Soon after attending an outdoor crab feast, a few raised, itchy welts appear on your neck. Were you bitten by a mosquito or did the shellfish cause you to break out in hives?
Distinguishing symptoms of hives, or urticaria, from a regular bug bite can be tricky, but it helps to keep a few things in mind:
- Hives symptoms can appear on any area of the body and often change shape, move around, disappear, and reappear over short periods of time
- The bumps—red or skin-colored “wheels” with clear edges—tend to come on suddenly and go away just as fast
- When pressing the center of a red hive, it turns white, in a process called “blanching”
There are two types of hives—short-lived (acute) hives and long-term (chronic) hives—but neither is typically life threatening. Hives are often caused by allergens such as pet dander, insect bites, medication, pollen, and latex and foods such as crab and other shellfish, nuts, eggs, and milk. They can also be triggered by emotional stress, extreme cold or sun exposure, excessive sweat, or infections.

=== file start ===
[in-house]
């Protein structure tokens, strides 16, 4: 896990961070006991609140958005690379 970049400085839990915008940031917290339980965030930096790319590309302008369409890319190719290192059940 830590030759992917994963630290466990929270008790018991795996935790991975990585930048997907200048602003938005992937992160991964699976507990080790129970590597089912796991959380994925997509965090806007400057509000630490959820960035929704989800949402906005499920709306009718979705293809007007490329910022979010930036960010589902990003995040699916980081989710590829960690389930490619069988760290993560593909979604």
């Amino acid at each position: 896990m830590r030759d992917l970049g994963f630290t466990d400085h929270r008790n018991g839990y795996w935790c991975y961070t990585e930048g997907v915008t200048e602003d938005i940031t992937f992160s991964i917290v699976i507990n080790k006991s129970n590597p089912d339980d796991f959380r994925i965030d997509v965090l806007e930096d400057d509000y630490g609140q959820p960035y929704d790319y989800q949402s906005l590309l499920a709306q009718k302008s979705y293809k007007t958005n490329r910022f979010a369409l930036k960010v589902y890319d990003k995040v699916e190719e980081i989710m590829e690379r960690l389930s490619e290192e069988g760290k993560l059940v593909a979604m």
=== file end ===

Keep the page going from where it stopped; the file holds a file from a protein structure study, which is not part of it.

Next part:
When acute hives do appear, they can last just one day or as long as six weeks. Chronic hive sufferers experience longer lasting symptoms—sometimes for more than six weeks—that are more painful than itchy. The sore hives may last for as long as 24 hours and, when they go away, leave the skin bruised. In such cases, the cause may be inflammation of the blood vessels, or vasculitis.
An allergist can help diagnose and treat hives. An allergist may take the patient’s history to determine what allergen is causing the outbreak or administer a skin test to help avoid further attacks. The allergist may then recommend therapies ranging from cool compresses to relieve itching and pain to prescription antihistamines or other medications, such as an epinephrine injector or steroids. Seek immediate emergency care when swelling in the throat restricts breathing.
If your hives last over a month or are chronic, see an allergist for an evaluation.
Is it hives or angioedema?
Angioedema symptoms, which also may stem from allergic reactions, are similar to hives except the swelling is below the surface of the skin (sometimes in addition to above-the-surface welts). The following symptoms may indicate angioedema:
- Swollen eyes and mouth
- Swelling on the hands, feet and throat
- Swelling that forms a line or is spread out
- Difficulty breathing, stomach cramping, or chemosis (the swelling of the lining of the eyes)
Both hives and angioedema may occur after infections or with other illnesses. An allergist can help diagnose and treat angioedema as well.